Nice find by contributor deaconblues; Arizona's Medicaid tally was at around 98,000 on January 10, so this represents a 37% increase to 134,674 total. The "coverage restored" note is a bit confusing, but it sounds like this includes a mixture of "woodworkers" and "baseline churn" while the 3,042 number appears to be part of "pure expansion". However, note that I'm still only counting 20% of the grand total (of which this is just a portion) as "woodworkers" and 50% as "expansion".
If any Arizona Medicaid expert wants to help sort this out, feel free to contact me.
As of February, nearly 64,000 adults eligible for AHCCCS under Arizona voter mandate Prop 204 had their AHCCCS coverage restored. (In total, there are 131,632 Arizonans enrolled in this eligibility category.)
An additional 3,042 adults who were without health insurance were able to access health insurance in the “expansion” eligibility category (those earning between 100-133 percent FPL.)
There hasn't been any sort of press release yet, but the total enrollment figure on the home page of the New York health exchange shot up over 11% today, from 501,205 up to 557,840, a jump of over 56,000 people.
I don't have the Private QHP/Medicaid breakdown yet, but the ratio has quickly shifted from 60 private/40 public through early February to a 23/77 split in favor of Medicaid a couple of weeks ago. I'm going to error on the side of caution and assume that this trend has continued, so I'm going with a 20/80 split for the new additions until the actual numbers are released. I'll be more than happy to be overly cautious on this if the breakout is more favorable to private QHPs, however.
In any event, a 20/80 split would mean the 56,635 additional enrollees break out as 11,327 Private QHPs and 45,308 Medicaid/CHIP, for totals of 288,008 & 269,832 respectively.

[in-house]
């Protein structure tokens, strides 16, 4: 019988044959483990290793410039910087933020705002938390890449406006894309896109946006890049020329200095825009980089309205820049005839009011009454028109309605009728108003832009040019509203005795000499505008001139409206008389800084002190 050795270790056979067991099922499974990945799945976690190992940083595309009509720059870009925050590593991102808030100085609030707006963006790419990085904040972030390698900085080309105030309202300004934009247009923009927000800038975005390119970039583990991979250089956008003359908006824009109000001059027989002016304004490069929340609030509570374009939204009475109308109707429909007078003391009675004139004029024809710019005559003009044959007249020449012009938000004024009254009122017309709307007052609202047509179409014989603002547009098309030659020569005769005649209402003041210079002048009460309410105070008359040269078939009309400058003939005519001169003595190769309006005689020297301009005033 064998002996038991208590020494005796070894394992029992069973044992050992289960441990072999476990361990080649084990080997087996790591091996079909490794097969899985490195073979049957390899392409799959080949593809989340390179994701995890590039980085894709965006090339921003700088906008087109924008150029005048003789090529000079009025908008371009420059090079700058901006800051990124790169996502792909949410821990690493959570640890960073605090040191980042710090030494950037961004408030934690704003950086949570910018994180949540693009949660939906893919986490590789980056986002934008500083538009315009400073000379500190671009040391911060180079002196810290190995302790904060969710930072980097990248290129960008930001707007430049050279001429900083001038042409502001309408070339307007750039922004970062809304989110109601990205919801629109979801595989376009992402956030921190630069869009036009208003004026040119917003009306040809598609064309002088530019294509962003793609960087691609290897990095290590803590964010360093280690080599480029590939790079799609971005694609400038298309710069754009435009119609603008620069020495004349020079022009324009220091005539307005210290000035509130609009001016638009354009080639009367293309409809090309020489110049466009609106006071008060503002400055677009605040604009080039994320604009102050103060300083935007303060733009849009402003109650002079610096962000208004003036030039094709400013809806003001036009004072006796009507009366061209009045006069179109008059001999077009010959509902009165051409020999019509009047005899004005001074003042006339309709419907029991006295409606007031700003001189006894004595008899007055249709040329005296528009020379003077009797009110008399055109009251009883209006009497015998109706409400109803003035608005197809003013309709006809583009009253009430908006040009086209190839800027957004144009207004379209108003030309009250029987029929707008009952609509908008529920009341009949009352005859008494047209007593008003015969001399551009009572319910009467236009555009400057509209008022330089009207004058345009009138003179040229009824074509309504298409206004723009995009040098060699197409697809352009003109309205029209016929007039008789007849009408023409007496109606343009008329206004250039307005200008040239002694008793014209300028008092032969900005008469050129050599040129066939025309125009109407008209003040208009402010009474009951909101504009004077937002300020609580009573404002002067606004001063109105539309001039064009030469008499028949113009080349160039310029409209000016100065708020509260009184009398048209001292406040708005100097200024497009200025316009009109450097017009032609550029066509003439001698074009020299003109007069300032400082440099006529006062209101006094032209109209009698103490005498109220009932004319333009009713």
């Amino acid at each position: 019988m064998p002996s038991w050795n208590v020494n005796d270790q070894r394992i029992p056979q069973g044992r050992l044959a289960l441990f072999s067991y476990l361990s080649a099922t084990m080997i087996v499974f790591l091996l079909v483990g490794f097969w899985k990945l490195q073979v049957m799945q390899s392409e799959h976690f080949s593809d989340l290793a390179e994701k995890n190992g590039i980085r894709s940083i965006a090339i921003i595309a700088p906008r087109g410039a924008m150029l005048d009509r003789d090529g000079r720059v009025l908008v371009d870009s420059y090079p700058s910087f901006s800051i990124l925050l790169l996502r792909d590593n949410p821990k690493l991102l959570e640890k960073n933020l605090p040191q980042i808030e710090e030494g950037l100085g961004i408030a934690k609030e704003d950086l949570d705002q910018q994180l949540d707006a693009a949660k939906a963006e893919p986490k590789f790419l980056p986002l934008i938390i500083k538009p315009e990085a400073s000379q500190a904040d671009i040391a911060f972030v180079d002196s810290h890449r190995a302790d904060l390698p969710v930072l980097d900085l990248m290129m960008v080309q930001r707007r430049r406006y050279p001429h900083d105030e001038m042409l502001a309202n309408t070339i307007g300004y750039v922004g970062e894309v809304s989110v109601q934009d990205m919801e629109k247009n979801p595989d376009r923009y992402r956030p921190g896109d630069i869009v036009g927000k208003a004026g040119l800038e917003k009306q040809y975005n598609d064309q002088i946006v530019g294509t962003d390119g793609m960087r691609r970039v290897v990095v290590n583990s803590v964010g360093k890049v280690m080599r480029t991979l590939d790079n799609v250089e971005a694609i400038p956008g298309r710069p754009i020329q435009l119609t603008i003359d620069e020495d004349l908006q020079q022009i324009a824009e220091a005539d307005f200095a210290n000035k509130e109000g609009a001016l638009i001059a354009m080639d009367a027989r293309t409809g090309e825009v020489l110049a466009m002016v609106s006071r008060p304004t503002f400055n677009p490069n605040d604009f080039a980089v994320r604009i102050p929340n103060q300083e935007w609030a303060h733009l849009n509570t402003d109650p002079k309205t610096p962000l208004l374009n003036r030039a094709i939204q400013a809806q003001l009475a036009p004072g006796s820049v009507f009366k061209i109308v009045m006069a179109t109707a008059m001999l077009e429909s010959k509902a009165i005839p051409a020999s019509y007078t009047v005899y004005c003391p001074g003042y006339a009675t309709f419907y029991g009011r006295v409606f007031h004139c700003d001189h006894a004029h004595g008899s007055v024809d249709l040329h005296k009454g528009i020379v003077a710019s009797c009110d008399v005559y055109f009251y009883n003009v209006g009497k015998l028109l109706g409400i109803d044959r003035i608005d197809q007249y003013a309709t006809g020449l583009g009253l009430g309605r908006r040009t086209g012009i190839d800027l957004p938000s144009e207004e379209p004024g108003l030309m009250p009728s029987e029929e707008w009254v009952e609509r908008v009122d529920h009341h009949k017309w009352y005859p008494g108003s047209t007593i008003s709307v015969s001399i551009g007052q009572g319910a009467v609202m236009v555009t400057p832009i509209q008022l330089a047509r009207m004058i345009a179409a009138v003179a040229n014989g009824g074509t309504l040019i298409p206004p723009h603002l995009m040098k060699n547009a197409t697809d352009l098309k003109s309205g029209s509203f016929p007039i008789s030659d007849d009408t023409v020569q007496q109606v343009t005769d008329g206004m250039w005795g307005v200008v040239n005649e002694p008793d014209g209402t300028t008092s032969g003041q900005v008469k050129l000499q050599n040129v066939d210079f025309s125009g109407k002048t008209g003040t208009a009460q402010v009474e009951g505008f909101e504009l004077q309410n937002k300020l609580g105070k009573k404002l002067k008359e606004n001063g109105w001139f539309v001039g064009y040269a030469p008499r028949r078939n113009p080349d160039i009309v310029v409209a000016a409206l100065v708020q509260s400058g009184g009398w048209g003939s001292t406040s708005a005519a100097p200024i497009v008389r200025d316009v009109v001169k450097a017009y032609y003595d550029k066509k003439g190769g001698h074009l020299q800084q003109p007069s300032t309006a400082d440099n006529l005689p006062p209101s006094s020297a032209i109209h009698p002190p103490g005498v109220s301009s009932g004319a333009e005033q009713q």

For months now, I've been pointing out that while the CBO's original 7 million overall Private QHP projection seemed reasonable at the time, the CMS's state-by-state projections to achieve that 7 million goal never made any sense, and in some cases were flat-out ludicrious. States like New York and Kentucky were assigned the same enrollment target even though NY's population is 4.5x the size of KY's, and so on.
Even within individual states this made no sense--Vermont was expected to have 57,000 people enroll in QHPs even though they only have around 47,000 uninsured residents. Sure, there'll be some overlap due to the "5 million policies cancelled!!" debacle (ie, people switching from a non-ACA compliant plan to a compliant one, including my own family), but it still made little sense, and in fact the odds are very high that someone simply copied & pasted Utah's projection numbers onto Vermont, right below it.
I know Hawaii has a small population to begin with, and a very small number of uninsured residents out of those, but this is still a bit underwhelming: Private QHPs are up less than 200 from 2/22 to 3/01, to 4,661.
Total since October 1, 2013
20,018 Applications completed in the Individual Marketplace
4,661 Enrollments in the Individual Marketplace
Using my new (upcoming) "potential pool" methodology, after removing undocumented immigrants and assuming that 60% of QHP enrollees were previously uninsured, Hawaii is now at:
2,797 out of 35,000 potential QHP enrollees (8%)
14,746 out of 58,000 potential Medicaid/CHIP enrollees (25.4%)